* God uses the seven sacraments as instruments to produce grace in our souls. Christ willed that the sacraments be administered by men who act in His name. Although faith and sanctity of life should characterize the minister, they are not required for the valid administration of the sacraments. That the minister validly confer the sacraments it is necessary: first, that he have the power of administering them; second, that he have jurisdiction for those sacraments which require it; third, that he perform all the essential ceremonies; fourth, that he have the intention of at least "doing what the Church does," that is, of performing the sacred ceremony that is usual among Catholics.

 * > "They are justified freely by his grace through the redemption which is in Christ Jesus, whom God has set forth as a propitiation by his blood through faith" (Romans 3:24-25).

 * > "Let a man so account us, as servants of Christ and stewards of the mysteries of God" (1 Corinthians 4:1).


 * Q. 307. Do the sacraments give sanctifying grace?
A. The sacraments do give sanctifying grace.


 * > "Amen, amen, I say to you, unless you eat the flesh of the Son of Man, and drink his blood, you shall not have life in you. He who eats my flesh and drinks my blood has life everlasting and I will raise him up on the last day" (John 6:54-55).

 * > "Receive the Holy Spirit; whose sins you shall forgive, they are forgiven them; and whose sins you shall retain, they are retained" (John 20:22-23).

 * > "Now when the apostles in Jerusalem heard that Samaria had received the word of God, they sent to them Peter

 * > "For all you who have been baptized into Christ, have put on Christ" (Galatians 3:27).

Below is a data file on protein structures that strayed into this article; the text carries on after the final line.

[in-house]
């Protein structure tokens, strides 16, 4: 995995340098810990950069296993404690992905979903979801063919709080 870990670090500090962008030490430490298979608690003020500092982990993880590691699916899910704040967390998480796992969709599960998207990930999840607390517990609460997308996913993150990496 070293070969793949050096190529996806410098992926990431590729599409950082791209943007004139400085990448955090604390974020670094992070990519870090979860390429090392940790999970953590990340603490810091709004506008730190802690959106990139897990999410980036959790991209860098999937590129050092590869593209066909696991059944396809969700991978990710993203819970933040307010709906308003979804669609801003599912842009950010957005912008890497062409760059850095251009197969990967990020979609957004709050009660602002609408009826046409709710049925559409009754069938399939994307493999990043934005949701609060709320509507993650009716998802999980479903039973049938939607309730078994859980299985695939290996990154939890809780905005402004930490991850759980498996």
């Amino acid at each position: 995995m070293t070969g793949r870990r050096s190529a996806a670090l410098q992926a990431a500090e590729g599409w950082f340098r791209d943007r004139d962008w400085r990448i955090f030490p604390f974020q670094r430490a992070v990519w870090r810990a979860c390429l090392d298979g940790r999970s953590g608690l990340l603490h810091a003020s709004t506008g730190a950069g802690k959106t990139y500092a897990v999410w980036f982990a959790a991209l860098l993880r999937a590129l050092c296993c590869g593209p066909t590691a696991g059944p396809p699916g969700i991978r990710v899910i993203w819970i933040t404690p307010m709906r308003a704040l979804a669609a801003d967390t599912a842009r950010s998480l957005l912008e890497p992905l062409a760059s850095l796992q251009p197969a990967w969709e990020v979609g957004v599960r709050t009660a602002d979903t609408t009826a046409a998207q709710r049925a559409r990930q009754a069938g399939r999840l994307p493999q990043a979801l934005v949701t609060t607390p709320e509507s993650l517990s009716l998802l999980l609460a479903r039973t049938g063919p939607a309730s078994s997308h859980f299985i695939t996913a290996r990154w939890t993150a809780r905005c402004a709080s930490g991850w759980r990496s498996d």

* > "For this reason I admonish thee to stir up the grace of God which is in thee by the laying of hands (2 Timothy 1:6).

 * > "He saved us through the bath of regeneration and renewal by the Holy Spirit" (Titus 3:5).


 * Q. 308. Does each of the sacraments also give a special grace?
A. Each of the sacraments also gives a special grace, called sacramental grace, which helps one to carry out the particular purpose of that sacrament.


 * The sacramental grace of Baptism is a regenerative grace that helps us to live well the new supernatural life we have begun; the sacramental grace of Confirmation is a strengthening grace which helps us to profess our faith openly; the sacramental grace of Holy Eucharist is a nourishing and unitive grace that helps us to be united more closely to God and to one another by supernatural charity; the sacramental grace of Penance is a curative grace that helps us to detest sin effectively, to satisfy for sin committed , and to avoid future sin; the sacramental grace of Extreme Unction is an alleviating grace that comforts us in our last agony, and helps us to overcome final temptations; the sacramental grace of Holy Orders is a consecrating grace that helps bishops and priests to discharge the duties of the sacred ministry faithfully; the sacramental grace of Matrimony is a grace that helps the married couple to live chastely and to fulfill their duties to each other and to their children.


 * Q. 309. Do the sacraments always give grace?
A. The sacraments always give grace if we receive them with the right dispositions.